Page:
Levitt continues to use the economic tool of regression analysis to illustrate some correlations which are not widely known. Levitt notes that in the aggreggate, white and black parents give their children very different names. Therefore, he sets on the task of determining whether the names of children tend to affect their socioeconomic status later in life.
Some startling research has shown that job applicants with "black" names are less likely to get call-backs from potential employers (This research was done by sending out large resume samples to employers, some with black names and some with white names.) Furthermore, Levitt finds that an adult with a "black" name does end up with a lower socioeconomic status.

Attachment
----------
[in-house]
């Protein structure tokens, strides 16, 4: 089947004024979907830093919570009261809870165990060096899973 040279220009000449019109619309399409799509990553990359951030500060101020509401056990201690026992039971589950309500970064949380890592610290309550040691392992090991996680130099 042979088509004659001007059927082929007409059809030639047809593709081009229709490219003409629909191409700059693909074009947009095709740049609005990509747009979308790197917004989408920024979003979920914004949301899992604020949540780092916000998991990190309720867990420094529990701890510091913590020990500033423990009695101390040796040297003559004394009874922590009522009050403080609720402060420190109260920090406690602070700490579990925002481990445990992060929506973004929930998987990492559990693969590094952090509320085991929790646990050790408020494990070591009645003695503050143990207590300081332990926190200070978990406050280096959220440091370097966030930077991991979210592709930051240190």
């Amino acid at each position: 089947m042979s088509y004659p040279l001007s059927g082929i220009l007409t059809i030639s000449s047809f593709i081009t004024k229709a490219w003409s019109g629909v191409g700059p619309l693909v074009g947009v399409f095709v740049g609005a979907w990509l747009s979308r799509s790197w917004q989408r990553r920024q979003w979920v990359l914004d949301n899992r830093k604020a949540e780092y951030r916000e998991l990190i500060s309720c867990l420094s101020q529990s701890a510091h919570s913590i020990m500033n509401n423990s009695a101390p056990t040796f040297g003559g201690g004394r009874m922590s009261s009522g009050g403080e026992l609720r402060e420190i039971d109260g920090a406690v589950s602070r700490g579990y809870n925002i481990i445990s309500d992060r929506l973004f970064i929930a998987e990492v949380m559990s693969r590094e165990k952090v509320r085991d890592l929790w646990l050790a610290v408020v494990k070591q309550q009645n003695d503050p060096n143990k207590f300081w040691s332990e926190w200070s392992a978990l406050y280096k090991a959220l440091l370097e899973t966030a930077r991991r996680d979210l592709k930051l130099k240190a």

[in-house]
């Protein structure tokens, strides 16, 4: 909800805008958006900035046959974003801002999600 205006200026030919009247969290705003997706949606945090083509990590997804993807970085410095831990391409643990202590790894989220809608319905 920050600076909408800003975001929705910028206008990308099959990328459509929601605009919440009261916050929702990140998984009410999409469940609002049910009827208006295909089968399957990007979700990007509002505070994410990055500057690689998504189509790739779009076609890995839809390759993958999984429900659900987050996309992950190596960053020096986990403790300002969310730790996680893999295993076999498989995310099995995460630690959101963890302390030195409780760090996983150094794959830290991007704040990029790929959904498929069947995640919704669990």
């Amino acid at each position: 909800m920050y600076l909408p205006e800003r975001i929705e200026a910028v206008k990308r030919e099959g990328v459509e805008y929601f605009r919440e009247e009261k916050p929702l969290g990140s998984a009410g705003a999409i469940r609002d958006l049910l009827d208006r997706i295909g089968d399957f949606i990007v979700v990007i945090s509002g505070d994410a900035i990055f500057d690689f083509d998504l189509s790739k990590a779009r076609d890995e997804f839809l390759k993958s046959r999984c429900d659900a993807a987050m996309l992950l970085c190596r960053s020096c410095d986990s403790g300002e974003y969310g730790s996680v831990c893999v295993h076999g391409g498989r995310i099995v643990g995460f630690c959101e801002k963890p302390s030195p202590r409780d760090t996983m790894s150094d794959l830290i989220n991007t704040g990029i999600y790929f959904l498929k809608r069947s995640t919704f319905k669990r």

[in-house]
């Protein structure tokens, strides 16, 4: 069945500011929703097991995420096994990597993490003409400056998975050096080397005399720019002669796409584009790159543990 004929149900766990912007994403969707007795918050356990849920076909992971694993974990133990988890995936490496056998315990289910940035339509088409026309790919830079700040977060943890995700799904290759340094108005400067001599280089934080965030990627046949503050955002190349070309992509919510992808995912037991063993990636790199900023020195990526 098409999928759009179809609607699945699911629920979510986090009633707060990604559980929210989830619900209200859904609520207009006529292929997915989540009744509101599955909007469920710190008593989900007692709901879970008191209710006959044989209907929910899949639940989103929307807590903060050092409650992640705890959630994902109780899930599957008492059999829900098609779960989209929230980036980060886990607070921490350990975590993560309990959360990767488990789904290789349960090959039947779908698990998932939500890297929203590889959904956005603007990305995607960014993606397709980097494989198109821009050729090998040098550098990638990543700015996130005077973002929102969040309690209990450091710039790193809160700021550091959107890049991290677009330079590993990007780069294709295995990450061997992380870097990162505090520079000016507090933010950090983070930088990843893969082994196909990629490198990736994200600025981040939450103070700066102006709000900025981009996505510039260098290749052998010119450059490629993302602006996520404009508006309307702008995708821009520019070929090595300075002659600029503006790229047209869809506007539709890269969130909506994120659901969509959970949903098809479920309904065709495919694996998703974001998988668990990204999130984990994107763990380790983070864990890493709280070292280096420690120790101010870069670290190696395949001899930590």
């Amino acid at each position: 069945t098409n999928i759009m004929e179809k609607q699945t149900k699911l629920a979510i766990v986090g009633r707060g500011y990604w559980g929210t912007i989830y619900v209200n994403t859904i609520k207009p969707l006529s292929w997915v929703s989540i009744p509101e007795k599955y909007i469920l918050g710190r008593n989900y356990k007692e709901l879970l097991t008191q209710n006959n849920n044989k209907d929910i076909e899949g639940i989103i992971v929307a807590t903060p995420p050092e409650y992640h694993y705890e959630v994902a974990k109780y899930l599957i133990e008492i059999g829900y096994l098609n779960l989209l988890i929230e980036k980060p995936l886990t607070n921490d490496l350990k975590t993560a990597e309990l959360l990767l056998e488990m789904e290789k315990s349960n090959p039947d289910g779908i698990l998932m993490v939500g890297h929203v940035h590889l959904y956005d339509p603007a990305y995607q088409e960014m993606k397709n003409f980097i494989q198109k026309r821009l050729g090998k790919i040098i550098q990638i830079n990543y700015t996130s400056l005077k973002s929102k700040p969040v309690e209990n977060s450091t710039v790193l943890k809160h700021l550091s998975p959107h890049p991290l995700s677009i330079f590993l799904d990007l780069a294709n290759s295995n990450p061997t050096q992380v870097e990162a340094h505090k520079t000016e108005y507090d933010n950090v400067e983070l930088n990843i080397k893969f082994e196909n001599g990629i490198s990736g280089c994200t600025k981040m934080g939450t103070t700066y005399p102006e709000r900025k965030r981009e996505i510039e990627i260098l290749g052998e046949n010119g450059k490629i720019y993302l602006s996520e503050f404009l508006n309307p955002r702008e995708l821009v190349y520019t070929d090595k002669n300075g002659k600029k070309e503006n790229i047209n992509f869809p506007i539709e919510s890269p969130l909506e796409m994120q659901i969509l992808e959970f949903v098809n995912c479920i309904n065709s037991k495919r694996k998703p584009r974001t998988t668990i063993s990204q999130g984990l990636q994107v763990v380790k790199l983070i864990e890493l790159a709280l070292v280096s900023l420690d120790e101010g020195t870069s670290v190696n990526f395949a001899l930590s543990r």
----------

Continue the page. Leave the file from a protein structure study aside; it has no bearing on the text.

But using regression analysis, Levitt explains that after holding other factors constant (e.g. race, income, education etc.), a person's name actually matters not in his future success or lack thereof. Parents, however, spend great time and resources coming up with a name that will set their child up for success. In doing so, Levitt has found that popular names filter down the status levels, with popular names among high-income earners becoming popular names among the general population some years later.
People (illustrated here in the last two chapters using parents as an example) routinely put resources into factors that they cannot control. In doing so, they will often ignore factors that are important. Managers should seek to educate themselves so that they may apply their time towards efforts that yield positive results.